ENGLEWOOD, Colo. (AP) Terrance Knighton has experienced quite a growth spurt in Denver this season. Granted, that sounds outlandish for a 331-pound guy known as ''Pot Roast.''
''He's got a big presence,'' said defensive coordinator Jack Del Rio. ''He's really matured as a football player. I had him when he was a youngster in Jacksonville and he's grown up a lot. He's a dominant presence for us in the middle of our defense. And he does take on that role of leadership and take it seriously.''
The team's outspoken defensive captain recently proclaimed the Broncos will once again beat the Patriots in the playoffs even if it's in Foxborough, where Denver hasn't won since 2006.
After coach John Fox admonished him afterward, Knighton didn't back down from the promise he made in the jubilation of Denver's fourth straight divisional title last weekend.
''I feel like our defense right now is playing the best of any defense in the NFL, and we want to carry this team to a Super Bowl victory,'' Knighton said. ''I stand by what I said - I don't care who we play, where we play. Put the ball down and we're going to come out with a victory.''
After coming up big for the Broncos in their Super Bowl run last season, the loquacious Knighton said he wanted a bigger leadership role this year and his teammates elected him a captain.
So, it was no surprise when he pulled a Joe Namath.
''Yeah, he guaranteed it. And they won it. I mean, he's a little more in control of the game than I am,'' Knighton said. ''But I believe that when players make guarantees, you have to be at a certain level to say that. And when you have a top-5 offense and a top-5 defense, and me being one of the main reasons why we have a top defense, shoot, I felt like I had the floor and I could say it.''
His Super Bowl pledge quickly crawled across TV screens everywhere and created a stir on Twitter. ''Yeah, all Patriots fans, about 500 to 600 comments from Patriots fans,'' he said.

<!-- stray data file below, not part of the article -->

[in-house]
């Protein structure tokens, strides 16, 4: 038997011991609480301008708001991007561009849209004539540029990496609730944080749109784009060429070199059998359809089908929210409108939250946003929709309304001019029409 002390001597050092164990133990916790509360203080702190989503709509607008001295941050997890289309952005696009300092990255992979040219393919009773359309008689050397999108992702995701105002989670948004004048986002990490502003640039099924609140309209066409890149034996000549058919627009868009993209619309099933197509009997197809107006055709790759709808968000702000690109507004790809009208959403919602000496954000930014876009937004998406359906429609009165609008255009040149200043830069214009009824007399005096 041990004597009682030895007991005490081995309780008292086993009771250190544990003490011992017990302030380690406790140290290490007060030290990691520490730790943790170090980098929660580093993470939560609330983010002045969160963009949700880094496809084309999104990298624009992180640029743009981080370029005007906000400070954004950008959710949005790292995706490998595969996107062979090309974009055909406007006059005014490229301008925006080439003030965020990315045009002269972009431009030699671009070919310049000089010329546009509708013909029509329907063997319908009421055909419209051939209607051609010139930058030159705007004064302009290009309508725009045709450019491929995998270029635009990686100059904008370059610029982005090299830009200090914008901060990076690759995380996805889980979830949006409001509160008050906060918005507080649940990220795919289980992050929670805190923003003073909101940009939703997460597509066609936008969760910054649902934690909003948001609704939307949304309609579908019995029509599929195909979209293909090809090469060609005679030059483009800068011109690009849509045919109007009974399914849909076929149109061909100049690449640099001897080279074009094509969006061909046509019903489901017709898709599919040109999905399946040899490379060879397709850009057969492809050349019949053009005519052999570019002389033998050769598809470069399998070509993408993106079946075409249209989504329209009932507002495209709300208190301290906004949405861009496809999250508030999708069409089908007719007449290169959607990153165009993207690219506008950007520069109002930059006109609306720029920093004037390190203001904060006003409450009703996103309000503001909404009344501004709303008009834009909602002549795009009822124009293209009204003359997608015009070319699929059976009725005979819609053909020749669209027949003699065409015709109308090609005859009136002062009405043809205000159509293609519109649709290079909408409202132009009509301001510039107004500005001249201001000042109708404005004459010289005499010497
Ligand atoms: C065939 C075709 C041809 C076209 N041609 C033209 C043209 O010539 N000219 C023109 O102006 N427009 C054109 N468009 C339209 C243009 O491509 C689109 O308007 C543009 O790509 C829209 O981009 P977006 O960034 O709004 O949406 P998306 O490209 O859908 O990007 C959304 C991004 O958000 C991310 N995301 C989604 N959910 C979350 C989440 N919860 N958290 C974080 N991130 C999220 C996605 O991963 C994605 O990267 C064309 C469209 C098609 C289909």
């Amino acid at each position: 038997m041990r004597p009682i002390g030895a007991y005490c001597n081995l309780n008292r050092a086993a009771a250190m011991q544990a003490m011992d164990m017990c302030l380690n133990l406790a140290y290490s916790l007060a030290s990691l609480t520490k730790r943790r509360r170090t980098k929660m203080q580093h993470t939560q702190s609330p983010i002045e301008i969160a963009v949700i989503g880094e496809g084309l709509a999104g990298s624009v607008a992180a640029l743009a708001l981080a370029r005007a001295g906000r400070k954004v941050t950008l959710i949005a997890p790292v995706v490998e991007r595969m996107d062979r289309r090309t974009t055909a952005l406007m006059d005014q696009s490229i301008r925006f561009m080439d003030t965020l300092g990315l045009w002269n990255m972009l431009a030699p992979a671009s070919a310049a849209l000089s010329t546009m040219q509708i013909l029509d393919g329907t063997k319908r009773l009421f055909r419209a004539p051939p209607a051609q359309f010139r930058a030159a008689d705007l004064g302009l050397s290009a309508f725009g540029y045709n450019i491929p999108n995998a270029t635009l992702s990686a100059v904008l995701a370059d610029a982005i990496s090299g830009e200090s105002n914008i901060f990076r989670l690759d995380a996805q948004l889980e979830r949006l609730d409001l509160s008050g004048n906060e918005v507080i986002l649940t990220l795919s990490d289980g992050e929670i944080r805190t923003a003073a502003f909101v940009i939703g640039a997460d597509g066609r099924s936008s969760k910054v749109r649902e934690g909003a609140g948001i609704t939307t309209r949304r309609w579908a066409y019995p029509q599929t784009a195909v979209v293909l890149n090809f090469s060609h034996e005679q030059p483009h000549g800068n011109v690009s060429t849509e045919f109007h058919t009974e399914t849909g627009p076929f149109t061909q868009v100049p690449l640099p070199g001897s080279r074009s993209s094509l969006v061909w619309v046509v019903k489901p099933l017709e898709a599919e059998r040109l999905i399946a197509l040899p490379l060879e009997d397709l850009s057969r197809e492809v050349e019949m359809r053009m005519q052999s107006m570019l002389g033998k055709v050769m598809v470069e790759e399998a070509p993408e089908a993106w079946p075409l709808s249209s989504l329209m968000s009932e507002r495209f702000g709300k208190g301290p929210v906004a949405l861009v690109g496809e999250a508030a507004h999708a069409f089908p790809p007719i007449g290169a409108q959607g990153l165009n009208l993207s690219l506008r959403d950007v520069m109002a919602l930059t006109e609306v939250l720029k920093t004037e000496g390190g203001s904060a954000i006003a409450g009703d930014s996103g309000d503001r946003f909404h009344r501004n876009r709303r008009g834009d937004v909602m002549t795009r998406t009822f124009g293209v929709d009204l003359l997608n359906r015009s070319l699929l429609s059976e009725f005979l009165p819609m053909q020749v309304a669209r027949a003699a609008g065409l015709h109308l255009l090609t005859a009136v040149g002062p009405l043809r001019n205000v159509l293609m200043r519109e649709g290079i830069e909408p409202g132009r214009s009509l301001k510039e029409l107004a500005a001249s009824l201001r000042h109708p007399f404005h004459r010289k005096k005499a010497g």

''I'm pretty sure there are guys on this team who agree with me that won't say anything and probably don't want to get involved in being a headline or getting caught up in that,'' Knighton said. ''Peyton's not that type of guy; he just goes out and plays. But I'm a vocal guy. I speak my mind.
''Obviously, that's why you guys talk to me, but coach Del Rio always told me, since my rookie year, `You're a grown man. If you want to say something, put your name by it.' And I put my name by it.''
It's that accountability and accessibility that earned Knighton the Darrent Williams Good Guy Award, presented annually by the Denver chapter of the Pro Football Writers of America.
''Obviously, there's been a lot of talk about me talking about winning other things but this just means a lot,'' Knighton said. ''A lot of my characteristics, my character, I get it from my mom, Rochelle Knighton. I've got to say that. She always teaches me to be respectful and give more respect to the people that respect you.''
She also taught him never to back down from anyone he faces or anything he says.
''It's an overall consensus in the locker room. Guys might not say it but we all feel the same way, Super Bowl or bust, really,'' Knighton said. ''Mr. (John) Elway put together a team that he feels should win the Super Bowl. We don't want to let him down, and we don't want to let ourselves down.
''We don't want to come up short like we did last year and we want to improve and the only way to improve from last year is actually winning the title.''
Notes: WR Emmanuel Sanders was sent home during practice Saturday with flu-like symptoms. He's listed as questionable for Monday night's game at Cincinnati. So is Manning, but both are expected to play. Aside from the season he missed because of spinal fusion surgery, Manning has never missed a start in his 17-year career. ... Manning is 13-4 on Monday nights and 10-2 on Thursday nights.
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